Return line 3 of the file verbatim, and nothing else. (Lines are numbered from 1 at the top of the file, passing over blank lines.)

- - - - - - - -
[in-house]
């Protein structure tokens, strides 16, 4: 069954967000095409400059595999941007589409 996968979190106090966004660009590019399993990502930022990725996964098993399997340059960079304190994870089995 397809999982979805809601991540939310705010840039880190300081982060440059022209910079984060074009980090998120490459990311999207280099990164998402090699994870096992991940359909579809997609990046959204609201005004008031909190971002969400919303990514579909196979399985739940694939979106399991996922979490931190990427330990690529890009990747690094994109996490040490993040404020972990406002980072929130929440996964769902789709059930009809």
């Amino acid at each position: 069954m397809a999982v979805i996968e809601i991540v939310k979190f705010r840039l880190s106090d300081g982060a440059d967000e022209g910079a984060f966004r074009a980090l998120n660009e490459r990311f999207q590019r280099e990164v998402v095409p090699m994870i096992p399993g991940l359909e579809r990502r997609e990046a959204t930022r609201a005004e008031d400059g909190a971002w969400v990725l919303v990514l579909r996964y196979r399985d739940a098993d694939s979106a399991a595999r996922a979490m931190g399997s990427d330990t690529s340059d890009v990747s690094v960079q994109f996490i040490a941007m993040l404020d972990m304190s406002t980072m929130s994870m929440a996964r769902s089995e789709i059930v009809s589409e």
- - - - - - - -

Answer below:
């Amino acid at each position: 069954m397809a999982v979805i996968e809601i991540v939310k979190f705010r840039l880190s106090d300081g982060a440059d967000e022209g910079a984060f966004r074009a980090l998120n660009e490459r990311f999207q590019r280099e990164v998402v095409p090699m994870i096992p399993g991940l359909e579809r990502r997609e990046a959204t930022r609201a005004e008031d400059g909190a971002w969400v990725l919303v990514l579909r996964y196979r399985d739940a098993d694939s979106a399991a595999r996922a979490m931190g399997s990427d330990t690529s340059d890009v990747s690094v960079q994109f996490i040490a941007m993040l404020d972990m304190s406002t980072m929130s994870m929440a996964r769902s089995e789709i059930v009809s589409e």